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EssayTagger is a web-based tool to help teachers grade essays faster.
But it is not an auto-grader.

This blog will cover EssayTagger's latest feature updates as well as musings on
education, policy, innovation, and preserving teachers' sanity.

Tuesday, July 12, 2011

Teacher Tech Tip: Cloud storage via Dropbox.com

Cloud storage will make your life easier by giving you fool-proof file backups and super-useful new ways to access and share your files! Invaluable for teachers and, well, everyone.

I assure you I'm not a corporate shill (well, other than for my own company, that is), I just like to spread the word when I find a service that I like. Well here's a service that I LOVE:

Dropbox.com is free cloud storage. It's awesome. I used it during this past school year and it kind of changed my life.

Why is cloud storage a big deal and why should you care?
At a basic level cloud storage is a super-easy and super-reliable way to backup your files. But once you've backed up your files to the cloud, there are many awesome new ways to access and interact with your data. It's kind of mind-blowing.

I'm a tech geek and it took me a few weeks to really wrap my brain around what was now possible thanks to cloud storage. It's more than just a backup; it's a massive paradigm shift.

This post is written for teachers but it's also tagged "startup" because anyone building a business could benefit from what cloud storage / Dropbox has to offer.

First off: better backups
In my school district every teacher is issued a Macbook. It's the center of our world. If it were to crash or get stolen, most of us would be in quite a tizzy.

There is, of course, a backup system in the district. You click an icon on the desktop and it does a backup. If there's a problem, you can restore your data from the last backup. This is more or less how backup systems have worked since computers began storing can't-lose data.

But this system is flawed. Each teacher must remember to run the backup program. If you don't run it, you don't get backed up. The district should, at a minimum, run automatically scheduled weekly backups, but they don't. So instead the onus is on each individual to be responsible and run frequent backups. Most teachers know about the importance of running backups but rarely do it. If a teacher backs up her laptop more than once a month, she's a backup superstar. There are teachers that run it--at most--once each semester, if at all.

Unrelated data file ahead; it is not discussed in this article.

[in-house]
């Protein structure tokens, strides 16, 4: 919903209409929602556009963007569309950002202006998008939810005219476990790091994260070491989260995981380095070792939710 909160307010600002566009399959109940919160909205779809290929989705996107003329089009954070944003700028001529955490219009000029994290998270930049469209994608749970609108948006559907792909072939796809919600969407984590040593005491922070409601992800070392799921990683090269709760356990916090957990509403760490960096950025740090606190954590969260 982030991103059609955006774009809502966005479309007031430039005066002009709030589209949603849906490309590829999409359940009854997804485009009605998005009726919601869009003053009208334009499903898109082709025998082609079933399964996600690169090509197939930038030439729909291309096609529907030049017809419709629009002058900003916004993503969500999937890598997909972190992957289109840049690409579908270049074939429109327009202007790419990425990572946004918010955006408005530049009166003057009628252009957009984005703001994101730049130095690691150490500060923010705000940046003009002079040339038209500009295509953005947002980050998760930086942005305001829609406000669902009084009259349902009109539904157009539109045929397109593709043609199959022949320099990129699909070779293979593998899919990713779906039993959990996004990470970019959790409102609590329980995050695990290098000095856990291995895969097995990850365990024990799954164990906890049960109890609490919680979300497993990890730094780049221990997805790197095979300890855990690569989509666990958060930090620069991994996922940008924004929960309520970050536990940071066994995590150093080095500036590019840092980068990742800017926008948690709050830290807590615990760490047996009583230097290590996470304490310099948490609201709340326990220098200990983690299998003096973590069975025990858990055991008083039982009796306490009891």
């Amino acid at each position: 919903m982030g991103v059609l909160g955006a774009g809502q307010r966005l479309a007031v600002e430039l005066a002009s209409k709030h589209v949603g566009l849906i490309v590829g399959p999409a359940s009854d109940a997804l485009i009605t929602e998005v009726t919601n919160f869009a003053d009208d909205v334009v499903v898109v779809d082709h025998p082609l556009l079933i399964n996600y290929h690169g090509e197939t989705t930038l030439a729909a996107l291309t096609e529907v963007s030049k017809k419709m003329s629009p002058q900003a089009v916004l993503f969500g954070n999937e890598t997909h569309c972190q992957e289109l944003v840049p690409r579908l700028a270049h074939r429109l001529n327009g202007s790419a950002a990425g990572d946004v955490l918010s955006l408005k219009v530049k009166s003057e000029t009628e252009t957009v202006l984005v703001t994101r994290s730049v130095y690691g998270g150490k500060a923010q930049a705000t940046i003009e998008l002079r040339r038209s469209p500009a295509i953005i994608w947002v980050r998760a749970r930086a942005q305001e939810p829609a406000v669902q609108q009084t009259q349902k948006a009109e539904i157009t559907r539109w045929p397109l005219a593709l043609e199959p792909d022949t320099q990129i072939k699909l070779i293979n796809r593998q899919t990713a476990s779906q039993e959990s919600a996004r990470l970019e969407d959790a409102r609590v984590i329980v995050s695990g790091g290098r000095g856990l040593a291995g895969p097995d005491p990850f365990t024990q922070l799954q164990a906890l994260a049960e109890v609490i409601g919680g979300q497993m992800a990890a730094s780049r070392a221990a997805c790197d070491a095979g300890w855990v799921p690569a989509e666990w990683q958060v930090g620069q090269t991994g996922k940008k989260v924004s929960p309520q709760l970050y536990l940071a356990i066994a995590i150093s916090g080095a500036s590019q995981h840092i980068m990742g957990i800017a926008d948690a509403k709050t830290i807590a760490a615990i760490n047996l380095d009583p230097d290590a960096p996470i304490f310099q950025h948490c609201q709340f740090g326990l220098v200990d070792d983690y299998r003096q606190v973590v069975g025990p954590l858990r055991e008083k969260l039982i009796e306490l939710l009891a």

Another problem: your backup is only as up-to-date as the last time you backed up. Obviously this is a problem when you do infrequent backups. A teacher could lose a whole semester's worth of lessons if his laptop crashes and he hasn't done any backups. Ouch.

I also appreciate their sense of humor

This is why having automatic, regular backups are important--nothing for the teacher to remember and limited possible data loss. But even this is still not ideal. If the backups happen on Friday and your laptop crashes on Thursday, you've still lost a week's worth of lessons, assignments, notes, etc.

The real problem is that disaster recovery just isn't all that interesting or sexy; you only care about it when disaster strikes and, generally, it's too late by then. Teachers aren't better about running backups because backups are seen as just another annoyance of the digital age. It's a chore you should perform, but only because of some vague spectre that might one day bite you. Thus it's hard to really get teachers--or anyone--to be diligent about backups.

Dropbox--and other services like it (let's be fair!)--change all of this.

Fine, I'm listening. Why is it so much better?
The biggest difference is that after you set up Dropbox, you don't have to do anything. Dropbox's PC/Mac application creates a directory on your computer. Anything stored within that directory gets automatically synced to "the cloud"--which is to say: is uploaded to a Web-based file storage system.

Let's say you create a new assignment. You save the Word DOC to the Dropbox directory (or a subdirectory within it). As soon as you save the file in Word, Dropbox notices the new file and uploads it to your protected online storage account. You don't have to tell Dropbox to do it; it just does it. Instant backups, zero effort.

Then you edit the assignment. You hit Save. Dropbox automatically notices that the file has been changed and uploads the new version for you. Done.

Pretty simple. Automatic backups are now trivial. Yay, problem solved!

Big whup, it's a backup. Not impressed yet.
Fair enough. Check this out:

I somehow accidentally deleted my "Expos" directory on my laptop. That had all of my files for my Expository Writing class. D'oh! And, as expected, Dropbox synced my changes--as in, Dropbox ALSO deleted that directory.

"Oh, crap!" you're thinking. Meh. My heart didn't even skip a single beat.

Dropbox has a pretty neat little life-saving feature: it remembers EVERY version of everything you've ever synced with Dropbox, even files you've deleted.

Revision history for a Word DOC. Every time I hit Save in Word, Dropbox backed up a new version.

So even though Dropbox synced my delete action, it was trivial to restore the deleted directory from Dropbox's Web interface. And as soon as I restored it, the Dropbox application on my laptop re-synced and restored all of the files.

Normally restoring files from a backup is a huge pain. But since Dropbox is so tightly synced, the whole process is pretty painless and straightforward.

But backups and restores are just the beginning. Now that your data is "in the cloud," a whole new world of possibilities opens up. And this is where it gets really good!

Next: Part 2: What are the cool things you can do with it?